Friday, September 1, 2017

Manuscript Problems Pre-Submission Checklist

Article reposted from Adventures in YA Publishing
Every agent and editor reads a query and manuscript differently, and many agents will at least glance at the sample pages regardless of the query. When it comes to submissions, the manuscript is therefore absolutely critical. Based on our conversations with numerous agents, the following issues are the ones that will most often send a submission directly to the editorial 'no' pile.

As always, approach any list like this with caution, but if you choose to ignore an item on here, be sure you have a really solid reason. We all like to think we can break the "rules" -- but that only applies once we know what the rules are, why they are "the rules," and--most importantly--how breaking them or following them will impact the reader.

Checklist of Manuscript Problems

  1. Copyright symbols or statements. You don't need them, and no agent or editor is going to steal  your work. Really.
  2. Improper formatting. Manuscripts should be double-spaced in 12-point Times Roman or Times New Roman with one-inch margins all around. Print a PDF of the file to see how it is going to look when agents and editors read it, or better yet, if possible, print it as an ePUB since many agents will load it up on their eReaders. Make any adjustments necessary.
  3. Excessive use of exclamations points or question marks. These are fine when used sparingly in dialogue, but usually hint at a deeper problem with the writing when used in narrative.
  4. Overuse of italics, capitals, underscores, or bold type. Let the writing speak for itself.
  5. Bad grammar and awkward syntax. Don't deviate from the norm. Keep words that belong together next to each other in a sentence, and sentences that belong next to each other together in the paragraph. If a sentence or word doesn't relate to what came before and will come after, remove it or reorder.
  6. Cardboard or useless charcters. This is usually a symptom of the characters not being alive enough for the writer, or of the characters not having specific goals to move the story forward. If the character isn't integral to the story, don't include her. If the character isn't interesting enough to come alive for the reader, go back and ask yourself what makes this character an individual. Find out what she wants and how that goal puts her in opposition to at least one other character in the story.
  7. Cliche and derivative work. Cut anything from your manuscript that is commonplace or has already been said or done by another author in a similar way. Your writing and story, and every element in it, should be uniquely yours.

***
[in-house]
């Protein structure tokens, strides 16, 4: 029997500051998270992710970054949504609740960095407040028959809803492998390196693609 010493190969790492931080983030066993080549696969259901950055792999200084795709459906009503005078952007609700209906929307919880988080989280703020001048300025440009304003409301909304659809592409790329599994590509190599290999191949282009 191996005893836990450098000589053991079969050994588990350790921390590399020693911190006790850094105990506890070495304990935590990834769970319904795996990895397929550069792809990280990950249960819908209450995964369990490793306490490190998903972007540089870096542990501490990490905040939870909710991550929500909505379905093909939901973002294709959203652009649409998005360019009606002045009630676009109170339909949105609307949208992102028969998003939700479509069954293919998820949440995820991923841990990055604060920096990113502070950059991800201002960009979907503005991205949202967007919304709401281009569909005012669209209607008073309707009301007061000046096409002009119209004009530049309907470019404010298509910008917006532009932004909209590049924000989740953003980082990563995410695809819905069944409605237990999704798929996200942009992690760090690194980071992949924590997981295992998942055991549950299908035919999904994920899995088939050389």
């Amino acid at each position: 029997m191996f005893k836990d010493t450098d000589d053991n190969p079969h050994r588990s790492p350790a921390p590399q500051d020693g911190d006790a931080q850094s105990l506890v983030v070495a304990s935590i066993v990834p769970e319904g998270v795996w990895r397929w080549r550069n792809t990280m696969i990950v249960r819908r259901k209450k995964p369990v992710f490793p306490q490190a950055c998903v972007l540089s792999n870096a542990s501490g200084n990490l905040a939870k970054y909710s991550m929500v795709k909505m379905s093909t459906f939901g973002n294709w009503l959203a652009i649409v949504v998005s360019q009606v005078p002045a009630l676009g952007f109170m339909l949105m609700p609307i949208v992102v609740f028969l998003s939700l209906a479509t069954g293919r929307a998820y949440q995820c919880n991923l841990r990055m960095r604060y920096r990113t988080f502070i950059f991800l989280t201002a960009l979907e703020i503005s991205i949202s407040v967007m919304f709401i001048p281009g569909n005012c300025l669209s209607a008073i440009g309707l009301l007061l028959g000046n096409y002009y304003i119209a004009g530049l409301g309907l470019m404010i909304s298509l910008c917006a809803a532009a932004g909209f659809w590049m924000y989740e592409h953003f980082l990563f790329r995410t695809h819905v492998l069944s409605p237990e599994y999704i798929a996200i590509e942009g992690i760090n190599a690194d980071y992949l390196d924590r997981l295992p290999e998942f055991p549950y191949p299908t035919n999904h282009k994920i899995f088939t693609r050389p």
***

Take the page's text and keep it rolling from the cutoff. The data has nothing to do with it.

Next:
8. Lack of plot. If nothing much is happening in the first few pages of the manuscript, you probably haven't started in the right place or there isn't enough plot to keep the reader hooked. And for the record, having something happen doesn't require car chases and death defying leaps. Important things can happen quietly between two characters, or a character can have an important realization all by herself. What happens isn't as important as the actions and interactions between your characters that ultimately take them somewhere other than where they were when your story began.
  9. Awkward pacing. Does the pace within your scene move too slow or too fast? Does your character need time to reflect a little afterward? Does the reader need time to adjust before moving into another tense scene? Are your scenes building in intensity or do you let them fall flat? Are you keeping your reader reminded of the character's problem? If you've let your tension dissipate, go back and add a teaser or a decision that makes it clear the danger or conflict isn't over.
  10. Invisible settings. Modern readers don't always want a lot of description, but your action has to take place somewhere. Think of each scene as a movie set. What do the characters interact with? What sparks a memory or emotion in them? Make sure these elements are unique, but remember Chekhov's gun on the wall: whatever you include in your description needs to be there for a reason.
  11. Commonplace, boring, undecipherable or overly-clever dialogue. Show readers only the crux of what your characters say to each other as they move forward in the story and learn about each other. Let your characters say only what they would actually say at that particular time and place in the story and in their relationship with each other, and don't try to force them to convey information to the reader. Never include commonplace greetings and fillers, but at the same time, don't try to make the dialogue so clever and sparkling the reader can't undertand what the heck is going on. 
  12. Dialogue at a standstill. Two people rarely stand in an empty room talking to each other without interacting with the world around them or reacting to what is being said. Long stretches of dialogue without movement are both implausible and dull.